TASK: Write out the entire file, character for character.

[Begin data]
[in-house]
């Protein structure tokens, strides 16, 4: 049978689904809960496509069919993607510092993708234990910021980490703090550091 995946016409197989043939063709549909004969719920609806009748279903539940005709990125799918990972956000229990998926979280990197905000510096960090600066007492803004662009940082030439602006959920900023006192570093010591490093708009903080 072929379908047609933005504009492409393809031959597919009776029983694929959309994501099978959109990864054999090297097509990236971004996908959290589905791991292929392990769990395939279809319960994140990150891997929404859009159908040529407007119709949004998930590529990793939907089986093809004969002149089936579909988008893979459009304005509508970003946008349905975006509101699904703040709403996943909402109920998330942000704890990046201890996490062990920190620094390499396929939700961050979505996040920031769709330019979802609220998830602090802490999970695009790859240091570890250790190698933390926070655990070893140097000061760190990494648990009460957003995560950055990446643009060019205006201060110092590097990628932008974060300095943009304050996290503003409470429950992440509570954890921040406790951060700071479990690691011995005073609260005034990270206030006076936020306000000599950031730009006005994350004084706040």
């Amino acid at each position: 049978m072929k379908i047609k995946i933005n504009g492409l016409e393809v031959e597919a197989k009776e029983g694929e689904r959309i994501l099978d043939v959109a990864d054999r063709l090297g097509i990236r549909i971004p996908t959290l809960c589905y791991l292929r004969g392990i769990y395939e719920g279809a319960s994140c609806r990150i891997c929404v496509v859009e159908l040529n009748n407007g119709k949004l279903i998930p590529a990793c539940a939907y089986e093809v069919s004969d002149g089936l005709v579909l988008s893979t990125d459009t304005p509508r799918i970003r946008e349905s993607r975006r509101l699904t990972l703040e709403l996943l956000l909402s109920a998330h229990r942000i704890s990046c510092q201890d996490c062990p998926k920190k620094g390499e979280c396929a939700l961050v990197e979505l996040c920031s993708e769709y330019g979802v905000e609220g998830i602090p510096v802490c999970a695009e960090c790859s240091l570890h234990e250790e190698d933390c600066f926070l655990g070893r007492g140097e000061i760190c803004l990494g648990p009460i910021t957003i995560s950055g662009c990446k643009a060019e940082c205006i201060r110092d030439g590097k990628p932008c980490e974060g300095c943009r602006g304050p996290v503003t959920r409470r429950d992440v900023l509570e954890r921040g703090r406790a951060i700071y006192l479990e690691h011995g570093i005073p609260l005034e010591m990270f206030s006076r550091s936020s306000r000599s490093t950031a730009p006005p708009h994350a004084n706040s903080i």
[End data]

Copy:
[in-house]
């Protein structure tokens, strides 16, 4: 049978689904809960496509069919993607510092993708234990910021980490703090550091 995946016409197989043939063709549909004969719920609806009748279903539940005709990125799918990972956000229990998926979280990197905000510096960090600066007492803004662009940082030439602006959920900023006192570093010591490093708009903080 072929379908047609933005504009492409393809031959597919009776029983694929959309994501099978959109990864054999090297097509990236971004996908959290589905791991292929392990769990395939279809319960994140990150891997929404859009159908040529407007119709949004998930590529990793939907089986093809004969002149089936579909988008893979459009304005509508970003946008349905975006509101699904703040709403996943909402109920998330942000704890990046201890996490062990920190620094390499396929939700961050979505996040920031769709330019979802609220998830602090802490999970695009790859240091570890250790190698933390926070655990070893140097000061760190990494648990009460957003995560950055990446643009060019205006201060110092590097990628932008974060300095943009304050996290503003409470429950992440509570954890921040406790951060700071479990690691011995005073609260005034990270206030006076936020306000000599950031730009006005994350004084706040």
């Amino acid at each position: 049978m072929k379908i047609k995946i933005n504009g492409l016409e393809v031959e597919a197989k009776e029983g694929e689904r959309i994501l099978d043939v959109a990864d054999r063709l090297g097509i990236r549909i971004p996908t959290l809960c589905y791991l292929r004969g392990i769990y395939e719920g279809a319960s994140c609806r990150i891997c929404v496509v859009e159908l040529n009748n407007g119709k949004l279903i998930p590529a990793c539940a939907y089986e093809v069919s004969d002149g089936l005709v579909l988008s893979t990125d459009t304005p509508r799918i970003r946008e349905s993607r975006r509101l699904t990972l703040e709403l996943l956000l909402s109920a998330h229990r942000i704890s990046c510092q201890d996490c062990p998926k920190k620094g390499e979280c396929a939700l961050v990197e979505l996040c920031s993708e769709y330019g979802v905000e609220g998830i602090p510096v802490c999970a695009e960090c790859s240091l570890h234990e250790e190698d933390c600066f926070l655990g070893r007492g140097e000061i760190c803004l990494g648990p009460i910021t957003i995560s950055g662009c990446k643009a060019e940082c205006i201060r110092d030439g590097k990628p932008c980490e974060g300095c943009r602006g304050p996290v503003t959920r409470r429950d992440v900023l509570e954890r921040g703090r406790a951060i700071y006192l479990e690691h011995g570093i005073p609260l005034e010591m990270f206030s006076r550091s936020s306000r000599s490093t950031a730009p006005p708009h994350a004084n706040s903080i």